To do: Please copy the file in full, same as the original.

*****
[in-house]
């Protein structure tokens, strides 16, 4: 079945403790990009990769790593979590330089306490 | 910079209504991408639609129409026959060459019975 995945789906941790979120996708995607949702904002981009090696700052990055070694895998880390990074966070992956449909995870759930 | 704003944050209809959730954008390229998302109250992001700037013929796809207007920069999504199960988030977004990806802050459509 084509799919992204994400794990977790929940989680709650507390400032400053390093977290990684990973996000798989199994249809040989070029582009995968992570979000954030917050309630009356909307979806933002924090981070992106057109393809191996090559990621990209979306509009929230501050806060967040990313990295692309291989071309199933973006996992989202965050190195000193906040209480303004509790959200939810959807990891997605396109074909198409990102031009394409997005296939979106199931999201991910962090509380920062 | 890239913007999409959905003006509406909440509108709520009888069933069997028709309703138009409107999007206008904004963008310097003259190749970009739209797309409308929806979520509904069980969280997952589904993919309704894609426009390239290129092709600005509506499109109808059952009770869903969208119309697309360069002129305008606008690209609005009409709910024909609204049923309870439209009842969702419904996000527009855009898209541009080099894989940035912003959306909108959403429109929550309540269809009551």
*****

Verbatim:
[in-house]
């Protein structure tokens, strides 16, 4: 079945403790990009990769790593979590330089306490 | 910079209504991408639609129409026959060459019975 995945789906941790979120996708995607949702904002981009090696700052990055070694895998880390990074966070992956449909995870759930 | 704003944050209809959730954008390229998302109250992001700037013929796809207007920069999504199960988030977004990806802050459509 084509799919992204994400794990977790929940989680709650507390400032400053390093977290990684990973996000798989199994249809040989070029582009995968992570979000954030917050309630009356909307979806933002924090981070992106057109393809191996090559990621990209979306509009929230501050806060967040990313990295692309291989071309199933973006996992989202965050190195000193906040209480303004509790959200939810959807990891997605396109074909198409990102031009394409997005296939979106199931999201991910962090509380920062 | 890239913007999409959905003006509406909440509108709520009888069933069997028709309703138009409107999007206008904004963008310097003259190749970009739209797309409308929806979520509904069980969280997952589904993919309704894609426009390239290129092709600005509506499109109808059952009770869903969208119309697309360069002129305008606008690209609005009409709910024909609204049923309870439209009842969702419904996000527009855009898209541009080099894989940035912003959306909108959403429109929550309540269809009551």